A previous trip to Earth Lodge several years ago had imprinted the lodge on my mind as one of the best I’d ever visited. This second visit confirmed to me that this is indeed so. It was as beautiful as I’d remembered and everyone went out of their way to make our stay memorable.
by ALAN SAMONS
When I first started going to game lodges, like many tourists, I went on every game drive in the hope of seeing as much wildlife as possible. But almost fifteen years later, my priorities have shifted slightly to enjoying the lodge, the suite and the spa – it all adds to the total experience. As South Africans, we don’t have the same priorities as overseas visitors. They need to see as much wildlife as possible. For me, just being in the bush, smelling the air and hearing sounds is heaven. Earth Lodge is a piece of heaven, all the more so because it is located in my favourite part of the country, Sabi Sands.
Upon arrival guests see only grass-covered low mounds and enter along a simple pathway that seems to lead underground. The narrow passage suddenly opens to a vast entrance area with a central water feature and the bush beyond. It’s a startling effect. To one side is the dining room, bar, library and shop. On the other are two lounge areas, one with draped corner seats and a shallow central pool set with dining tables and chairs where guests can dine with their feet in the cooling water. Considering the temperature can reach in the forties, this is a practical form of cooling.
Spacious, open public spaces and sophisticated interior design in natural colours and softly glowing metallics impart a sense of restrained opulence. Built to give guests a feeling of being underground, the thick rough-plastered walls, a sweeping curved roofline surrounding a water feature filled with fish and frogs is a totally unique architectural style that blends harmoniously with the natural setting without appearing contrived or out of place.
Thirteen ultra-luxurious suites including the Amber Presidential Suite provide the ultimate in guest comfort. The beautiful suites each comprise of an open plan lounge, dining and bedroom area, as well as a large bathroom, inside and outside showers and a walk-in wardrobe, which helps in keeping the room tidy. A spacious covered patio and plunge pool tempts guests outdoors. There are no fences and our suite, at the very end of the lodge, had the added advantage of having a game path running right outside. We saw bushbuck, warthog and elephant. One particular bull elephant had developed a liking of pool water and has often been seen at our suite’s pool enjoying a drink. Just before we arrived, a lioness and her two small cubs were seen on the roof of our room! One day, perhaps we’ll be lucky and experience something similar.
Sabi Sands is blessed with incredibly diverse wildlife and we were happy to enjoy a rare sighting of a black rhino bull. Cheetah and wild dog are also present on the reserve. At night we opened the windows and sliding doors, and with only the mesh screens closed, we were treated to myriad night sounds. Frogs, hyena, owls, birds, crickets and all manner of other creatures all added their vocal colour to the tapestry of night sounds. It’s easy to get stuck on the Big Five, as most tourists understandably do, but the smaller creatures have a charm of their own. They are easy to overlook – a chameleon glowing ghostly white on a tree at night, or the small foam nest frogs who had taken up residence on the wall sculptures in the dining room. I enjoy the bugs and birds as much as larger game and while I was sitting on the patio, reading and listening, I heard a soft rustling in the bushes next to the outdoor shower. Two beautiful bushbuck were browsing on the shrubbery, completely unafraid of me. It’s a special feeling when an animal lets you into its private space. It could just as easily have been a lion or a leopard, but then I wouldn’t have been quite as calm!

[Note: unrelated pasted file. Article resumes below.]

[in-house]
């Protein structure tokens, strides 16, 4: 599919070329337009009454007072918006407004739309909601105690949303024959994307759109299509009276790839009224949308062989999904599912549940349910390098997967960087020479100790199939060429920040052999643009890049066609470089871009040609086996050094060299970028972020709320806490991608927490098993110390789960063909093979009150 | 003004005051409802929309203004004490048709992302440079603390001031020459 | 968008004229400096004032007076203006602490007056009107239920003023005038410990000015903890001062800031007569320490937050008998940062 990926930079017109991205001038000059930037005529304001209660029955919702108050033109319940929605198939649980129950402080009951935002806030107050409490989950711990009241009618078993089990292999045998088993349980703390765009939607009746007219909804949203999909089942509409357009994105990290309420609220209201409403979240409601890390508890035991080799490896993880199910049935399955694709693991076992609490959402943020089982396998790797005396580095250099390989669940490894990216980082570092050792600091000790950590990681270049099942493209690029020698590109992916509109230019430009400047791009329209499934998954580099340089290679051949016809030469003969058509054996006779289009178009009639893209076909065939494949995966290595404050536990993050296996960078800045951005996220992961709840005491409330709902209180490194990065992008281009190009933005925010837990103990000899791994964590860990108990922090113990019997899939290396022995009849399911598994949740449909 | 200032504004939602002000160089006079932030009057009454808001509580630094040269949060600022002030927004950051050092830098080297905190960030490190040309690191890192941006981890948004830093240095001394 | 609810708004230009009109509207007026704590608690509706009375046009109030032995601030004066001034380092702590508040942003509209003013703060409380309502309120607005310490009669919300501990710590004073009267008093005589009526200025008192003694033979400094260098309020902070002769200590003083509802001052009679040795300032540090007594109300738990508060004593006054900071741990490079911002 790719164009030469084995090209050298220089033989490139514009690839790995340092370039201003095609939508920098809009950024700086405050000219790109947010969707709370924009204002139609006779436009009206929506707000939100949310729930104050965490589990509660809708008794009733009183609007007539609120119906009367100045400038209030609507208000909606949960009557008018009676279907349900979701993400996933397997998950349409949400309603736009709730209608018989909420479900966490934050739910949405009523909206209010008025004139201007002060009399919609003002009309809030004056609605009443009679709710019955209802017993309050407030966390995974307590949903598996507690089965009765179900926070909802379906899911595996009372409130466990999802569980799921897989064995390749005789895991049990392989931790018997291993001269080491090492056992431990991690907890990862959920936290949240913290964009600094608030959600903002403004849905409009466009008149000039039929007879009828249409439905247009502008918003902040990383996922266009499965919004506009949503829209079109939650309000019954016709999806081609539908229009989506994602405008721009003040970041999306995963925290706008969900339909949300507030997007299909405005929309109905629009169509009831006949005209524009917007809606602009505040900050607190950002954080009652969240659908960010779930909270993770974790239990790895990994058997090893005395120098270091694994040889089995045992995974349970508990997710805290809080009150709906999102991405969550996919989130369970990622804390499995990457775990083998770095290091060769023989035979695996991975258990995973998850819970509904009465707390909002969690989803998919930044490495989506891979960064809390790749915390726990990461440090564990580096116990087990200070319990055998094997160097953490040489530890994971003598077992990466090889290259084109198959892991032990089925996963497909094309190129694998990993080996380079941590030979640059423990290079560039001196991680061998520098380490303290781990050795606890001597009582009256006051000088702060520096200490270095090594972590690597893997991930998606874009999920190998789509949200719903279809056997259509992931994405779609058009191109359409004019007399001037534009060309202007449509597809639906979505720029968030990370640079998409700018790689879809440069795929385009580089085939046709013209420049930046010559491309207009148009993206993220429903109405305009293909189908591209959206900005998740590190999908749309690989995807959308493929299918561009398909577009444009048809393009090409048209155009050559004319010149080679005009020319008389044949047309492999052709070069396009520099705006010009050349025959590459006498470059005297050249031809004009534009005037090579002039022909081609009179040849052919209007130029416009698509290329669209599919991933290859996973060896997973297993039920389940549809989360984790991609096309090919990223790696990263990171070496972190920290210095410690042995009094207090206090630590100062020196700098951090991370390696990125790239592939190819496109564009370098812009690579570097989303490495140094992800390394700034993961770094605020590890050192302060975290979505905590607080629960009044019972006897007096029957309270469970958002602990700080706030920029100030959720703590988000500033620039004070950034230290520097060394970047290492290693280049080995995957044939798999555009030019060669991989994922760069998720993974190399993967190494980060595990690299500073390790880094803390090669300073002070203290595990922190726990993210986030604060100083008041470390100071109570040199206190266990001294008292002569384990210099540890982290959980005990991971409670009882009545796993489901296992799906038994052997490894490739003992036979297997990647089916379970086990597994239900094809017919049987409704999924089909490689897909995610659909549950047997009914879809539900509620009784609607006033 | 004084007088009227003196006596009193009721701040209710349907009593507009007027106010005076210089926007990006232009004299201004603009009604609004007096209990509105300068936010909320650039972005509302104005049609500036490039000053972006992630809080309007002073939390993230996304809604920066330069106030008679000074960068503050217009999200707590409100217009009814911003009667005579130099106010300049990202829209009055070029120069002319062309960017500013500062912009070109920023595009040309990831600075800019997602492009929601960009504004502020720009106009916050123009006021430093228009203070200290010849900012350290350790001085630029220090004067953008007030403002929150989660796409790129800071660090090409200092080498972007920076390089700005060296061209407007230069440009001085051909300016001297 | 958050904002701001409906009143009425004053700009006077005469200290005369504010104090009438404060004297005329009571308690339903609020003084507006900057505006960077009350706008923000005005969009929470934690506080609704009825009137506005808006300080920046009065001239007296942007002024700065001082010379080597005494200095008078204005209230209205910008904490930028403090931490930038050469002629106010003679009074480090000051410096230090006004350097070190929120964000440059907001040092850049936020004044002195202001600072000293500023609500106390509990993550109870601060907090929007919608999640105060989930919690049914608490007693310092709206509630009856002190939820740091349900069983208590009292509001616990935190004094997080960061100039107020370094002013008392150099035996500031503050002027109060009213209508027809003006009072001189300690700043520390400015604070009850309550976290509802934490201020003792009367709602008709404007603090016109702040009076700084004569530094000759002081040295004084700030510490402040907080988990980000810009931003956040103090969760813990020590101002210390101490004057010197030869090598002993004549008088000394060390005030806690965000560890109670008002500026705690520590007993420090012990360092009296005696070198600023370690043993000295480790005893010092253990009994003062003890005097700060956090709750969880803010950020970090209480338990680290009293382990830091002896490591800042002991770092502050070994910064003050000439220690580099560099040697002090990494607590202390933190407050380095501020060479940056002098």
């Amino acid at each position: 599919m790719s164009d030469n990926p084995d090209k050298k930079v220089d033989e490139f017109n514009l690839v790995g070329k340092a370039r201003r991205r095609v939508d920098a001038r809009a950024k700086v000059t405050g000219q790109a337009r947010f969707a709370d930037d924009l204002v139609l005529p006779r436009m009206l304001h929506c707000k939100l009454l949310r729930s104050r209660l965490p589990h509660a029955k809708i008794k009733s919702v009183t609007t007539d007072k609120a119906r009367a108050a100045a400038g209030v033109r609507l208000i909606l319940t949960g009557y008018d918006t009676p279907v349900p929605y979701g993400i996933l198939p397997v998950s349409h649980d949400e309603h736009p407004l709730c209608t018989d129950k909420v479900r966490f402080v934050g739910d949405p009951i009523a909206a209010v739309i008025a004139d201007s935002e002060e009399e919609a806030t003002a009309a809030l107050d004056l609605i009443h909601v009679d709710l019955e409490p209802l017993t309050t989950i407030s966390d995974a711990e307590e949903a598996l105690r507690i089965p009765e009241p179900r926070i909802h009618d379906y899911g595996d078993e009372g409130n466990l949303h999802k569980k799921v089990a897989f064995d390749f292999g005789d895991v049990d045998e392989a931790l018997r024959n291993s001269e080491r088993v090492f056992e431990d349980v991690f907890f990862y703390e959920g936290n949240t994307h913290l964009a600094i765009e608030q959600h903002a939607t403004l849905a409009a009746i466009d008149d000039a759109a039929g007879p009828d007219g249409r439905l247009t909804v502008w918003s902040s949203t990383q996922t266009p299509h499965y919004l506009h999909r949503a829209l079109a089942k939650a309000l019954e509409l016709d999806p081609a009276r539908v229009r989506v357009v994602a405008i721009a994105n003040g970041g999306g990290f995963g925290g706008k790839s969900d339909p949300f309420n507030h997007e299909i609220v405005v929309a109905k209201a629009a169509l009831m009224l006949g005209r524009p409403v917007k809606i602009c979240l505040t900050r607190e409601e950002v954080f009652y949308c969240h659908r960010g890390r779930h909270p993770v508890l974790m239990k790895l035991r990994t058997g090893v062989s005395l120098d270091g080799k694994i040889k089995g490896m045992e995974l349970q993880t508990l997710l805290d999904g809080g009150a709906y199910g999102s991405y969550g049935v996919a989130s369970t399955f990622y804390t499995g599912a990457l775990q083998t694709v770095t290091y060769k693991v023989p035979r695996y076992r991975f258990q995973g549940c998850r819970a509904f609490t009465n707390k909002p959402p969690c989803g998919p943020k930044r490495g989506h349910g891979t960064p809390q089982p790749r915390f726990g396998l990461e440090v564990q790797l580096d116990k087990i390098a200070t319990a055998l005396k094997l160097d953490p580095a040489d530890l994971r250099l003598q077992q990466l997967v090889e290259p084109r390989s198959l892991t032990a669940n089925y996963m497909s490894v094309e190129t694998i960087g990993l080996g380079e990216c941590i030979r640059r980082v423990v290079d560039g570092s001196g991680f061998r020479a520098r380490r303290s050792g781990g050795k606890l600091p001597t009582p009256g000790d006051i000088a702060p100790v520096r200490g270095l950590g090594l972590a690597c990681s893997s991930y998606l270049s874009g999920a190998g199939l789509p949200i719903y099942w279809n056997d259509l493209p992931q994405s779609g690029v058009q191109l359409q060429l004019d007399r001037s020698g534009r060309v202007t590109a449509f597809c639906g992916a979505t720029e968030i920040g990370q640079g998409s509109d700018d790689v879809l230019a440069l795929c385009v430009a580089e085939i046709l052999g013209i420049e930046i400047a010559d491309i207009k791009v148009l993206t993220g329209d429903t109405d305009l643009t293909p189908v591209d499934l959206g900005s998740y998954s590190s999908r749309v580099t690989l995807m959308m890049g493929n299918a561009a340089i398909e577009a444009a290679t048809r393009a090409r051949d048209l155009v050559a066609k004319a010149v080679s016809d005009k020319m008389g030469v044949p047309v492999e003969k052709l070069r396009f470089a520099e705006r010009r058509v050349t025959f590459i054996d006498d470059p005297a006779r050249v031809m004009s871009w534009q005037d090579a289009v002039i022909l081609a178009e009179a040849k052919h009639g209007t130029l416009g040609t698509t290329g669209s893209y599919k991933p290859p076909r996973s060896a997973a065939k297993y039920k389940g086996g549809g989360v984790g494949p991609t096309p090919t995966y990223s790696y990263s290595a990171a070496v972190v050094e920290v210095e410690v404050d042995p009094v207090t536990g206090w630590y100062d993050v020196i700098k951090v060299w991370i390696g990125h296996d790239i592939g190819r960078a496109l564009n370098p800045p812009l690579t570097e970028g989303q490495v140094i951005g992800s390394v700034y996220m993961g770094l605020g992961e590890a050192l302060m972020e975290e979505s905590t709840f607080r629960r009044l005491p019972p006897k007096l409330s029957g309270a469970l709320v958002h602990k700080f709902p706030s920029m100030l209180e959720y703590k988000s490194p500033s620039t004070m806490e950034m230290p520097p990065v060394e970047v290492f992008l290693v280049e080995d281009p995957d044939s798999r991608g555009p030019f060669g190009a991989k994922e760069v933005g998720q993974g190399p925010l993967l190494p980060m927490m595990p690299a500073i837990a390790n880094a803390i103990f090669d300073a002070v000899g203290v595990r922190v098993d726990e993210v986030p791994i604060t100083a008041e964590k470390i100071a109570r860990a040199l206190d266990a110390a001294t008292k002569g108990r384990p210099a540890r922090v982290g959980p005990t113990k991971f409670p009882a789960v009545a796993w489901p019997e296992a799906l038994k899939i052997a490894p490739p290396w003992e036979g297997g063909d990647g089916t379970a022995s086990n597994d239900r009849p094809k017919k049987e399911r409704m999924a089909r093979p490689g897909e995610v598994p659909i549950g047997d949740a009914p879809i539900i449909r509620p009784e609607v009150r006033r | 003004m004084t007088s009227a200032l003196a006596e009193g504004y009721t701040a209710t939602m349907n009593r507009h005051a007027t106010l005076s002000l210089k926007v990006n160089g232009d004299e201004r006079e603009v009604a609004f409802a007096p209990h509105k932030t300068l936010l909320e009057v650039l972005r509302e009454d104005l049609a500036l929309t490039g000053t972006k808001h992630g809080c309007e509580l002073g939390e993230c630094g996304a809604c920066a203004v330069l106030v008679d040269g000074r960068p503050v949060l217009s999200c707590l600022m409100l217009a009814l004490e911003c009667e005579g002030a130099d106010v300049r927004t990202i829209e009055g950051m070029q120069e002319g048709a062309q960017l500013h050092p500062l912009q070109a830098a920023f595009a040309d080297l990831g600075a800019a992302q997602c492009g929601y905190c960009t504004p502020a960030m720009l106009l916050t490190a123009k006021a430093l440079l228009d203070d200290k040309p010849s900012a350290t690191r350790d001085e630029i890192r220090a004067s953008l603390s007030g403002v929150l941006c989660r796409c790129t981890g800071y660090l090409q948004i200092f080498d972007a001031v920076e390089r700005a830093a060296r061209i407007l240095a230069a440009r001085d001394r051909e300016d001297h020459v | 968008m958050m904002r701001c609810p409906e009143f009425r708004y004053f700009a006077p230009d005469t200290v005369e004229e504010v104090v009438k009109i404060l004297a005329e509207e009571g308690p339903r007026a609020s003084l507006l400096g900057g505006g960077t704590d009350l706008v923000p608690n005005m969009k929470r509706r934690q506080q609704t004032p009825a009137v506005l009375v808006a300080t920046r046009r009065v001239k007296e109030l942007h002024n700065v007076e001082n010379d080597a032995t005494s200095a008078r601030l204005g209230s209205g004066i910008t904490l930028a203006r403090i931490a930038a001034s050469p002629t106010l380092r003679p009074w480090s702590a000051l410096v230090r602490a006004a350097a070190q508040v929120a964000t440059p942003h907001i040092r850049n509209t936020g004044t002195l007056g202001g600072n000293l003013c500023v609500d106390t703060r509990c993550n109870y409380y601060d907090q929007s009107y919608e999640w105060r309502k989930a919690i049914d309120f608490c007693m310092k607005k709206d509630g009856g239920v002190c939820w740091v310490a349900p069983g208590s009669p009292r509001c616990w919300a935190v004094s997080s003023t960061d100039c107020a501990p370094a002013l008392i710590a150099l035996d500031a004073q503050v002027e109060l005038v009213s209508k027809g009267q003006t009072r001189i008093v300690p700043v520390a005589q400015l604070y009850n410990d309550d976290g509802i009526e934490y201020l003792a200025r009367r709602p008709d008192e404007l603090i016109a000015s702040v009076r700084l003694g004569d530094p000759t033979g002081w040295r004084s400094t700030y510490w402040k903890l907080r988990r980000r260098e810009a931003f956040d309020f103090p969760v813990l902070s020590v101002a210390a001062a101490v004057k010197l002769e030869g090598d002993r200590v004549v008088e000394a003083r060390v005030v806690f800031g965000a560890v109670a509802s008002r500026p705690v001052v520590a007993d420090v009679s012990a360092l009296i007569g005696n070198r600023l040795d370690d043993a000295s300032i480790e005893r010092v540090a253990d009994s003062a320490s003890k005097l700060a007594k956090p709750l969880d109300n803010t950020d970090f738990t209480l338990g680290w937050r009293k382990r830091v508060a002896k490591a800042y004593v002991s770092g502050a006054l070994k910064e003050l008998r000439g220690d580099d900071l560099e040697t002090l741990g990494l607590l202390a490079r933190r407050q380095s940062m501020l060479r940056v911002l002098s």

Our ranger, Terry, was most entertaining and his love of the bush was inspiring. Moses, our tracker, was excellent at spotting animals and we marvelled at his keen eyesight. Naturally, a topic of much discussion was rhino poaching and Terry, quite understandably, had strong feelings about the detestable state of affairs. We counted ourselves lucky to have seen a few of these beleaguered animals.
Back at the lodge, we were taken care of by husband and wife management team, Stefan and Nadia Schoeman. Their genuine warmth and love of the bush added to our experience. And then there was the food. Chef Alwyn Laubscher’s incredible cuisine added to our waistlines and as it had been my birthday a few days before our trip, we were treated to a special private dinner in the library. After yet another incredible five course meal and a few flutes of celebratory bubbles, I was surprised by a delicious mini birthday cake, which I took to the suite to enjoy as a midnight snack. Alwyn’s food was outstanding and I would rate it on a par with some of SA’s best restaurants, which is quite a feat, considering that one cannot quickly nip out for produce. We were introduced to pangasius, a Japanese freshwater fish, which we’d never tasted before. It was delicious and I’ll keep a beady eye out for it from now on.
A trip to the Amani Spa is a most enjoyable way to while away some time between meals or instead of a game drive, especially if the weather is less than pleasant.
Earth Lodge offers an elegant combination of comfort and raw African bush, made even more special by the warmth of the people. It’s a place you will want to return to again and again.